That would equate to more than a 100,000 litres of non-alcoholic beer, building a market worth tens of millions of dollars, with the bulk of that growth occurring in just a few short years.
Booze-free options now competing with international craft beer in terms of sales
Retailers tell the same story.
Endeavour Group, the parent company of major chains Dan Murphy’s and BWS, counted more than 200 non-alcoholic beverages on its shelves in July 2021.
“Now, we have about 330 options so there’s even more great zero alcohol drinks to choose from,” said Tim Carroll, Endeavour Group director of buying and merchandising.
“We have seen sales of zero alcohol products grow more than 150 percent in the last 24 months,” he added. “Zero alcohol products remain one of our fastest growing categories.”
So powerful is the market transition that Dan Murphy’s even launched its first-ever bar in Melbourne this year, dedicated to non-alcoholic options.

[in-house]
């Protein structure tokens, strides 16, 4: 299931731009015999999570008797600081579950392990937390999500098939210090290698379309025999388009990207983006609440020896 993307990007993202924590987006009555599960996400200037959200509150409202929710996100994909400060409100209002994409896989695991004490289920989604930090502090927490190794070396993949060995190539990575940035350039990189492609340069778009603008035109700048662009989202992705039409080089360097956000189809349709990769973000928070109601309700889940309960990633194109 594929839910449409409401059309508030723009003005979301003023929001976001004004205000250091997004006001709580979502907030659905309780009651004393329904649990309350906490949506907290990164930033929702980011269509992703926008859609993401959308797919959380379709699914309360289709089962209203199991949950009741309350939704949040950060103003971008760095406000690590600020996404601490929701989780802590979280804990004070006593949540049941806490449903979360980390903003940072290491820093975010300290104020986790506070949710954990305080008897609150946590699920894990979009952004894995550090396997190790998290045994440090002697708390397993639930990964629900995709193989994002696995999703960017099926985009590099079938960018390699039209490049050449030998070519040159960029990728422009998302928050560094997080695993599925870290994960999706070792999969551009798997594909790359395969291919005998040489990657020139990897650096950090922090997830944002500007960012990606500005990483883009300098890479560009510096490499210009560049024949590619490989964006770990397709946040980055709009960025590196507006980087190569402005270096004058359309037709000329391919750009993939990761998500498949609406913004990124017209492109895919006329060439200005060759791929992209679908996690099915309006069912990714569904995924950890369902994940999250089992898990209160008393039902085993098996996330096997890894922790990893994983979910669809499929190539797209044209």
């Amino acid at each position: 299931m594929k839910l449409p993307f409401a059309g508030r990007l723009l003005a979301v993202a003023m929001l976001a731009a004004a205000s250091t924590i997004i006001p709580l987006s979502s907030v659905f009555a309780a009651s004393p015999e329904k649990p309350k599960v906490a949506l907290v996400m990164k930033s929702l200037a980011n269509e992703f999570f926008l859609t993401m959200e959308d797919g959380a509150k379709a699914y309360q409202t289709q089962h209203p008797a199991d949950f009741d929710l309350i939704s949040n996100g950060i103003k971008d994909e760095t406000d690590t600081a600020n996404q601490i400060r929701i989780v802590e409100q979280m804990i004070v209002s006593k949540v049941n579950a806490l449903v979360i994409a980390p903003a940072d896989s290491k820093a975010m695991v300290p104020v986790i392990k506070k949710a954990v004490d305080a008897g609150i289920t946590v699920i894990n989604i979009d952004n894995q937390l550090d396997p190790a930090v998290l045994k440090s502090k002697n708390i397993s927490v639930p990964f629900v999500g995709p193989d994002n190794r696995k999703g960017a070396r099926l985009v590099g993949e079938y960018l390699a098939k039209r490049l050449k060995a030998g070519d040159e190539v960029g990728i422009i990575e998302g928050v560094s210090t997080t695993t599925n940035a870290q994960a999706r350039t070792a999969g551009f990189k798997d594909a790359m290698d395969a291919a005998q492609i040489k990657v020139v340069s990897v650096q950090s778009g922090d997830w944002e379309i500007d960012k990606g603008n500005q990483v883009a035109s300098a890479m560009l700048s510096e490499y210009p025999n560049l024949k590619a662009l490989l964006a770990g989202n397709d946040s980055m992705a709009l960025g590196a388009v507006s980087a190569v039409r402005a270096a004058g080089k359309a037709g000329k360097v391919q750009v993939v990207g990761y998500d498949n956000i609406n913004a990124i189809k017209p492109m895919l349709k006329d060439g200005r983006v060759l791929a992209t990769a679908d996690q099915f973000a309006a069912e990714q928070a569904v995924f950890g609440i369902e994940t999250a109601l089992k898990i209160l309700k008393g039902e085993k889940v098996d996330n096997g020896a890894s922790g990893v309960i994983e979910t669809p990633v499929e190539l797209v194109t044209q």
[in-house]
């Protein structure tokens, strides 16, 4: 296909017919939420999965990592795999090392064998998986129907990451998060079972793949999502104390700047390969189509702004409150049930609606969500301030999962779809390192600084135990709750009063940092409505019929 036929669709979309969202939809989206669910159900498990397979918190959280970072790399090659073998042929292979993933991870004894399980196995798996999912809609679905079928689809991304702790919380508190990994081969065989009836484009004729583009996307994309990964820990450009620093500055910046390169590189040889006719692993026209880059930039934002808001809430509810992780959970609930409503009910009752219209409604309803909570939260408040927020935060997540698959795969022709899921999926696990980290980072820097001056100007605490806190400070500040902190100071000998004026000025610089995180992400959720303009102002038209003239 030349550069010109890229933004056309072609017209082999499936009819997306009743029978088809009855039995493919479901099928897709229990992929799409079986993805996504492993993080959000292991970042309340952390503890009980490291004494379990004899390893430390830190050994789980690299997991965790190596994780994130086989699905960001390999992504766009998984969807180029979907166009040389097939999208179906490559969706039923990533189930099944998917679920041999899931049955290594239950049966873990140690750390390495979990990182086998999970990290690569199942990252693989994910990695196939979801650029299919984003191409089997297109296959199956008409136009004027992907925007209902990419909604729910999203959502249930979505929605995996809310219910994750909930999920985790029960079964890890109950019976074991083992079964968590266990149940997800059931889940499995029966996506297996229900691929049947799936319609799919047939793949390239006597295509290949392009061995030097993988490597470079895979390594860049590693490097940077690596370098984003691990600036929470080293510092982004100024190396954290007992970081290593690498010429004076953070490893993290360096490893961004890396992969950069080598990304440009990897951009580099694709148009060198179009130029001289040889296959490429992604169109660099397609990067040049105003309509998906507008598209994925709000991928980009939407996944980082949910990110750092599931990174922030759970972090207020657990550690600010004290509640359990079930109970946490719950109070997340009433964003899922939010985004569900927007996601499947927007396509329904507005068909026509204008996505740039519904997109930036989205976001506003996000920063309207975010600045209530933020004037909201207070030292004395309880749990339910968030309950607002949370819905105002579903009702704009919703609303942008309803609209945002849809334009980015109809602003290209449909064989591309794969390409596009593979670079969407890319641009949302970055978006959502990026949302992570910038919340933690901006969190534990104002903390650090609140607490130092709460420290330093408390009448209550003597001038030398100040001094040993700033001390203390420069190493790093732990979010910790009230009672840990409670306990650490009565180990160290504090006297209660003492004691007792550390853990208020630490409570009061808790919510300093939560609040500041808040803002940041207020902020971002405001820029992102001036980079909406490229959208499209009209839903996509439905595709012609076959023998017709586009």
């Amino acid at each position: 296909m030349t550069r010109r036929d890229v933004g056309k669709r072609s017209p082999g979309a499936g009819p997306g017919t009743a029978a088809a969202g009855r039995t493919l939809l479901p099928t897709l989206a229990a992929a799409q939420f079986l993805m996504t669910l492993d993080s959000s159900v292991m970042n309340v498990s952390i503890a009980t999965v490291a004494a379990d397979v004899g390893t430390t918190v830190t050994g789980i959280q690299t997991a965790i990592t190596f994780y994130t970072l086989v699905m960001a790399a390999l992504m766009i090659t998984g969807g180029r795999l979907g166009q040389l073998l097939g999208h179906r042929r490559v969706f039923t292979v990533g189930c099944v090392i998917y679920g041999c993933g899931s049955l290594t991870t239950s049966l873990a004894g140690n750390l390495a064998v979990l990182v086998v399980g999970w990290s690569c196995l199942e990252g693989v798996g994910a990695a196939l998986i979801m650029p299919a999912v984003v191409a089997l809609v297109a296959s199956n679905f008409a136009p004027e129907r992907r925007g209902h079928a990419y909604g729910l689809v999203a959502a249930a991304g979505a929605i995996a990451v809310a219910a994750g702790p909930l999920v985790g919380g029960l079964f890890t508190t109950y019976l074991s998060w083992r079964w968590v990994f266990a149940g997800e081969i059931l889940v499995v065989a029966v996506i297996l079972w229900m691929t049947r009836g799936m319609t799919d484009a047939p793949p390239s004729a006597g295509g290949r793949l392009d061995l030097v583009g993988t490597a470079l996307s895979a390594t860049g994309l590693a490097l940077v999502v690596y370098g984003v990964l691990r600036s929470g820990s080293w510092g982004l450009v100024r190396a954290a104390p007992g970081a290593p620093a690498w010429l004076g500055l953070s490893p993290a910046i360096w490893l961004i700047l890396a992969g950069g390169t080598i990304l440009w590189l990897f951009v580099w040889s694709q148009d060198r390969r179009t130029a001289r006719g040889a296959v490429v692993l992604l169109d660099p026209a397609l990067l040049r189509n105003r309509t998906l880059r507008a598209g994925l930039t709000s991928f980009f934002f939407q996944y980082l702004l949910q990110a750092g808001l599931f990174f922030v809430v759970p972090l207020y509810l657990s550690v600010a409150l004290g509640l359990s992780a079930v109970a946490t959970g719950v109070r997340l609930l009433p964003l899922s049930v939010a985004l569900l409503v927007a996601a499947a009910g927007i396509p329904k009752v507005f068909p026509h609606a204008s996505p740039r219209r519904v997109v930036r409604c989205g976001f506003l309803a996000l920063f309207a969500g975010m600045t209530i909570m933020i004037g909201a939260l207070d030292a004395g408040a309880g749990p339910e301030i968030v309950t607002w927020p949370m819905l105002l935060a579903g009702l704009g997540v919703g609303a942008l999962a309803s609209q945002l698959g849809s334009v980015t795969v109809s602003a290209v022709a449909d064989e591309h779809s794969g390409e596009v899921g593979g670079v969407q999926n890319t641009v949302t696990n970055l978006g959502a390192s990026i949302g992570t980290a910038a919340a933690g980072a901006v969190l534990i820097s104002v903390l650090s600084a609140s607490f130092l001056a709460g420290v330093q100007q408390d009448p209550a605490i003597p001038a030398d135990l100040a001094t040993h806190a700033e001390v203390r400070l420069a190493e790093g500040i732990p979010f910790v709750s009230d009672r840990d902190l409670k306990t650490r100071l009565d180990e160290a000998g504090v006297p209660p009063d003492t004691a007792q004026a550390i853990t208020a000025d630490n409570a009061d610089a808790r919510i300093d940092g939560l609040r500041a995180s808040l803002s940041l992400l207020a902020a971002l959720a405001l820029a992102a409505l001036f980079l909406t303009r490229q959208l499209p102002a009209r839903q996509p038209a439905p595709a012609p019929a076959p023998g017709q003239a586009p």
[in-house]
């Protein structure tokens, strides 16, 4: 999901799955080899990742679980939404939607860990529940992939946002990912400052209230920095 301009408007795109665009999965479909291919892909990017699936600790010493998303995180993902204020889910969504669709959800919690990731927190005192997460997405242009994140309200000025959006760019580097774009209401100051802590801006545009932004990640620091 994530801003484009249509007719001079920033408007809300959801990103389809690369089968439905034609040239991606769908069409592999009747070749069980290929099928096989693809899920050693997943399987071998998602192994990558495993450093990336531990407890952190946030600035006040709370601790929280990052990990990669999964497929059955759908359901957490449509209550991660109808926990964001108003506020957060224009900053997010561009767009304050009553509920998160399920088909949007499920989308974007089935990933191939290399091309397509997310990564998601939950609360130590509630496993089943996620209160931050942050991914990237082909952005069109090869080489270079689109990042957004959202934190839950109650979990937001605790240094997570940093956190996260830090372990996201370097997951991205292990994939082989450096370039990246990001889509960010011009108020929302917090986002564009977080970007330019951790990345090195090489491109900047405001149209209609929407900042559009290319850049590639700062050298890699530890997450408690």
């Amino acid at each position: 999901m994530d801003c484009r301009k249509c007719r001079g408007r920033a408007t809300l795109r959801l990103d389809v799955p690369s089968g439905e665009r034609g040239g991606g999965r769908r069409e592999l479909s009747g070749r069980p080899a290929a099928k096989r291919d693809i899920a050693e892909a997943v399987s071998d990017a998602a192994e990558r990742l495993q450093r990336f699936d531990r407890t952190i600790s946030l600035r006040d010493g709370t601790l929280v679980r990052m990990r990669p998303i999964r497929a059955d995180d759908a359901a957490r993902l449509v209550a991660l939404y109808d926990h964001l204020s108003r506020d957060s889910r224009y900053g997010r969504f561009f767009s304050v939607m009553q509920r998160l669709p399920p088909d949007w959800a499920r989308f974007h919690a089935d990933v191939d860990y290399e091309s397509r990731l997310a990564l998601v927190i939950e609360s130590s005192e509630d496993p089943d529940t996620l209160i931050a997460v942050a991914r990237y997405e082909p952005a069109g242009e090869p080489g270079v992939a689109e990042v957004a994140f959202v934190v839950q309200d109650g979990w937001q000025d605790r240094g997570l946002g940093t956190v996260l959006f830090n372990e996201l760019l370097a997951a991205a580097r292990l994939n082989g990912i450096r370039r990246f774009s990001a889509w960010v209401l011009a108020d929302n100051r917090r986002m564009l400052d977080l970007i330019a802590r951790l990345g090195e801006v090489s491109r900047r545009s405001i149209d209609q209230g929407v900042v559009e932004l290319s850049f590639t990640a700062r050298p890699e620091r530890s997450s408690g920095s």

All told, the shift means non-alcoholic products are now competing with international craft beers and aperitifs as a share of sales.
Endeavour Group’s hospitality arm, which counts more than 340 venues nationwide, has also faced an 130% increase in non-alcoholic demand over the past 12 months, Carroll says.
Lifestyle changes at the forefront of alcohol-free revolution
Those figures run parallel to some official statistics on Australia’s drinking habits.
In March, the Australian Bureau of Statistics revealed that 9.8% of Australians over the age of 18 believed their alcohol consumption had increased in the 2020-21 financial year.
By comparison, almost 24% said their alcohol use had dropped.
Rachael Layton, an ‘alcohol mindset’ coach based in Brisbane, says drinkers are changing their approach to alcoholic products after generations of drinking culture at the forefront of Australia’s self-image.
Where drinkers may have once cut back when alcohol consumption seriously impacted their day-to-day life, “more and more people are seeing that they don’t have to hit a rock bottom to decide to either cut back or cut out altogether”, she says.
“So many people are doing it for a lifestyle choice, almost a health choice, rather than because they ‘have to’.”